The time for utility-based computing is now

Elements of utility-based computing, including grid computing, remain a puzzle to many.


Hurwitz Perspective
The time for utility-based computing is now

If you ask an IT manager about the prospects for utility computing, odds are the manager will respond with something like, "Sounds nice, but I have real problems to deal with here." But like objects in the rear-view mirror, utility-based computing is closer than it appears.

For it to have any commercial potential at all, utility-based computing had better have some near-term applicability and some potential for significant benefits -- enthusiasm for fuzzy, utopian visions of computing from actual customers is certainly in short supply these days. Proponents of utility-based computing have had a hard time avoiding the tendency to speak in "gee whiz" terms. Although well-entrenched in scientific and technical circles, elements of utility-based computing, including grid computing, remain a puzzle to many commercial enterprise IT managers. IBM has only recently begun to back up its expansive e-business on demand vision with tangible services such as the recently introduced LinuxOnDemand service offering. This same challenge also exists in the realm of Web services. In acknowledging the difficulty of spurring near-term investment for its .NET strategy, Microsoft has recently begun emphasizing the near-term possibility for cost savings as opposed to the long-term potential.

While grid computing has become synonymous with utility computing, it is but a part of a much broader canvas. As explored in Hurwitz Group's recently published Market Map, "Utility-Based Computing," utility-based computing is a metaphor that encompasses a variety of technologies including server virtualization, automated provisioning software, and blade servers, which together comprise the next-generation data center. Hurwitz Group's definition of utility-based computing includes both the technologies that enable utility-based computing as well as the modes with which they can be delivered, including software-as-a-service and variable-cost, variable consumption outsourcing models. Whereas much of the current advertising has focused on utility services, utility computing, like Web services, is both internal and external in its orientation. As is true in the case of Web services, it is the internal orientation that is gaining the most traction in the short term. A principal focus of utility-based computing is the emergence of tools and technologies that can facilitate server consolidation and higher utilization of server infrastructure so that commercial IT organizations can achieve greater value out of existing investments as well as future investments. In this context, utility-based computing is ultimately about making better use of all computing resources.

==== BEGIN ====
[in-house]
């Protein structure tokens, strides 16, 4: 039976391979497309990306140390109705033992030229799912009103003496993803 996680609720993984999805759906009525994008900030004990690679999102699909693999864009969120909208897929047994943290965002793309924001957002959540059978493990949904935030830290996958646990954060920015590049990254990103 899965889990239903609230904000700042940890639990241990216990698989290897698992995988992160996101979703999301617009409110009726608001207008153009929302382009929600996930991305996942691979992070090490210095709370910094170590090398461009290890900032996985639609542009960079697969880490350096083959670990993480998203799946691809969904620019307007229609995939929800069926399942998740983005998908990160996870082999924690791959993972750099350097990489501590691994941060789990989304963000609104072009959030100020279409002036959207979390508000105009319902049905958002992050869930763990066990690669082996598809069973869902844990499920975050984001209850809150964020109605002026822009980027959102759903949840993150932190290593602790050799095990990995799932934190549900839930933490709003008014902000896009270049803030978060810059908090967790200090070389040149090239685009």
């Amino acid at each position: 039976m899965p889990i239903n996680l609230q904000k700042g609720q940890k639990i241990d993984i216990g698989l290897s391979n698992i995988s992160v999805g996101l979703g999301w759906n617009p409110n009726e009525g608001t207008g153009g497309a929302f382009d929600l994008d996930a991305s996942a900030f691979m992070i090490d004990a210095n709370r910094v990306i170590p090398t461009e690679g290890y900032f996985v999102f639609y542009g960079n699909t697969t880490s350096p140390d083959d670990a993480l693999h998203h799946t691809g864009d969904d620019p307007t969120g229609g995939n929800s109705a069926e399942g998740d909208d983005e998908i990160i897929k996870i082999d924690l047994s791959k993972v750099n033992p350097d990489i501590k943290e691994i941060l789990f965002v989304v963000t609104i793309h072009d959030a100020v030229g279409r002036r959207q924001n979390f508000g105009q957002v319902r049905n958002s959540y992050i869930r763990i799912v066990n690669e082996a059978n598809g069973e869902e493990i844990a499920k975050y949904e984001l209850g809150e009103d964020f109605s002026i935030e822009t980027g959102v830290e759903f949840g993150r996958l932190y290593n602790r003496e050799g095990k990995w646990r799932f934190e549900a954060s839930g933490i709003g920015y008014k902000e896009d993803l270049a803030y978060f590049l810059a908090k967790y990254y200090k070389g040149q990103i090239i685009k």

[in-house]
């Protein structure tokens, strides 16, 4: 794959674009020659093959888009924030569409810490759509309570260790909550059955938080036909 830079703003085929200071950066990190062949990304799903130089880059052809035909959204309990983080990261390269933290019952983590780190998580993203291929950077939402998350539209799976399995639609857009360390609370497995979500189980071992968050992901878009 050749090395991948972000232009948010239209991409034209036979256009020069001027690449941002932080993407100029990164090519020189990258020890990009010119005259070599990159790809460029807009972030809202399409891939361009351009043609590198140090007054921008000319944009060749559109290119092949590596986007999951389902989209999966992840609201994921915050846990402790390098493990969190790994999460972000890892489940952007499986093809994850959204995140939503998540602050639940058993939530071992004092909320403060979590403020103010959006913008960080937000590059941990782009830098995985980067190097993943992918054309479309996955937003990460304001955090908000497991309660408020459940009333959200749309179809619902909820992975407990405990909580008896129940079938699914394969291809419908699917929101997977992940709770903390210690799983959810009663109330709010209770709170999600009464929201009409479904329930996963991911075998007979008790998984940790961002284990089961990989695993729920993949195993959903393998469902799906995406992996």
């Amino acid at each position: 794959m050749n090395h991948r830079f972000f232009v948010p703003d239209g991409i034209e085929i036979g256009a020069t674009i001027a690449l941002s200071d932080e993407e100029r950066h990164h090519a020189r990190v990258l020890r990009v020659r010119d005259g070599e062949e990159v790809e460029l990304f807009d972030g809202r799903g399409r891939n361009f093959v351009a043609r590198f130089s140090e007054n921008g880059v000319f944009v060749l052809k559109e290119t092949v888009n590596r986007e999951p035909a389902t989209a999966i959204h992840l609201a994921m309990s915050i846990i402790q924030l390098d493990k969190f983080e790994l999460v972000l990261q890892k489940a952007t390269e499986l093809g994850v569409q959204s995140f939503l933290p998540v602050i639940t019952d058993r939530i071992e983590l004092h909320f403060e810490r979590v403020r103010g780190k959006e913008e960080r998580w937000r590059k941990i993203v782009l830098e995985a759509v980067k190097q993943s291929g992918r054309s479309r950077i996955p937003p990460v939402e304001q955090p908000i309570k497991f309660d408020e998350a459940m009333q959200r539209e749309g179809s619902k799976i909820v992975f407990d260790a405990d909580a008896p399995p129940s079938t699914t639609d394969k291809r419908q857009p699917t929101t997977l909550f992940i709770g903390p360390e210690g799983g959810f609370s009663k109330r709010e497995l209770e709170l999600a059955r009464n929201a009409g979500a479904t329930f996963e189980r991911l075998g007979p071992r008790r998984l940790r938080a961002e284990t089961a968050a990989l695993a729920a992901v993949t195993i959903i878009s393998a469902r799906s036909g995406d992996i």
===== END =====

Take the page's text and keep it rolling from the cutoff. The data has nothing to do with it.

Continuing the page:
To be sure, significant gaps remain in the next-generation data center scenario, including an effective end-to-end management paradigm. But the economics of managing current server infrastructure are so punishing that data center managers have little choice but to at least investigate them. Moreover, if activity in the venture capital community is to be trusted, utility computing continues to be a major focus of investment. For example, blade server pioneer Egenera recently gained $44 million in additional funding while recent data center virtualization start-up Topspin received a $30 million haul. Meanwhile, additional automated infrastructure provisioning players, including the recently announced ProvisionSoft, continue to emerge. More importantly, the large industry players including IBM, HP, Microsoft, and Sun are making utility-based computing the focal point of their investment schemes in full recognition that utility-based computing is emerging as the new battleground in which future dominance of the computer industry will be established. Significant announcements, partnerships, and even acquisitions can be safely anticipated. More important still, however, is how the nascent utility-based computing movement can provide near-term relief to over-burdened IT managers. This potential will reward near-term evaluation, and ultimately, customer investment.


Copyright 2002 Hurwitz Group Inc. This article is excerpted from TrendWatch, a weekly publication of Hurwitz Group Inc. - an analyst, research, and consulting firm. To register for a free email subscription, click here.

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This was first published in July 2002

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